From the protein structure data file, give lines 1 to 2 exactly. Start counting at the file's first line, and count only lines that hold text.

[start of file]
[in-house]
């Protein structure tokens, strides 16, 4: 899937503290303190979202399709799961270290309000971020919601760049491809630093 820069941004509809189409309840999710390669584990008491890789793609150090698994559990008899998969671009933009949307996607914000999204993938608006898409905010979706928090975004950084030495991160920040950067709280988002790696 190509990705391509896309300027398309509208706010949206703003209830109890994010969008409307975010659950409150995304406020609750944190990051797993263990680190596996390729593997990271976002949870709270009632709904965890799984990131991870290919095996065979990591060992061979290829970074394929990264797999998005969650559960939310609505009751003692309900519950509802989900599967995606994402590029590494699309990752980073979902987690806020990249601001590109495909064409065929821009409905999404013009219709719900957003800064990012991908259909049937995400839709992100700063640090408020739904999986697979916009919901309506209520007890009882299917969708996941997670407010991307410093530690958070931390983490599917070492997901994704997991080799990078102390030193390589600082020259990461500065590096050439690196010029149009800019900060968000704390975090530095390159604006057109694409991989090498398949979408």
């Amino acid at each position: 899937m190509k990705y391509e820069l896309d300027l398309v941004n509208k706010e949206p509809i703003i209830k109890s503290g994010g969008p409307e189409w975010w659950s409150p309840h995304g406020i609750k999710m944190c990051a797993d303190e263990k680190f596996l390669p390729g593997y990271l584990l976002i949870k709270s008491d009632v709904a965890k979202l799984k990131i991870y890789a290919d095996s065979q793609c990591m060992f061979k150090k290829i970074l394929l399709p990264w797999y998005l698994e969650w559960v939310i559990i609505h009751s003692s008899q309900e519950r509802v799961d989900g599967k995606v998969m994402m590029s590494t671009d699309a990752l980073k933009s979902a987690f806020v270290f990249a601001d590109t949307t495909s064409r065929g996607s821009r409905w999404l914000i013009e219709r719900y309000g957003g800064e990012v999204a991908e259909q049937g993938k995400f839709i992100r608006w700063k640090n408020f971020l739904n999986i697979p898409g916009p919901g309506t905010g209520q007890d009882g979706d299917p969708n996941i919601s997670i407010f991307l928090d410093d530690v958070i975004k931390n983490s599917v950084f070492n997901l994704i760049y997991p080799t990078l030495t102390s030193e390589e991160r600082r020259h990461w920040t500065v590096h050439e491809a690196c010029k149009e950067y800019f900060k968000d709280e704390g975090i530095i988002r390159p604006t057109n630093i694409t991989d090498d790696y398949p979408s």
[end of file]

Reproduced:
[in-house]
């Protein structure tokens, strides 16, 4: 899937503290303190979202399709799961270290309000971020919601760049491809630093 820069941004509809189409309840999710390669584990008491890789793609150090698994559990008899998969671009933009949307996607914000999204993938608006898409905010979706928090975004950084030495991160920040950067709280988002790696 190509990705391509896309300027398309509208706010949206703003209830109890994010969008409307975010659950409150995304406020609750944190990051797993263990680190596996390729593997990271976002949870709270009632709904965890799984990131991870290919095996065979990591060992061979290829970074394929990264797999998005969650559960939310609505009751003692309900519950509802989900599967995606994402590029590494699309990752980073979902987690806020990249601001590109495909064409065929821009409905999404013009219709719900957003800064990012991908259909049937995400839709992100700063640090408020739904999986697979916009919901309506209520007890009882299917969708996941997670407010991307410093530690958070931390983490599917070492997901994704997991080799990078102390030193390589600082020259990461500065590096050439690196010029149009800019900060968000704390975090530095390159604006057109694409991989090498398949979408």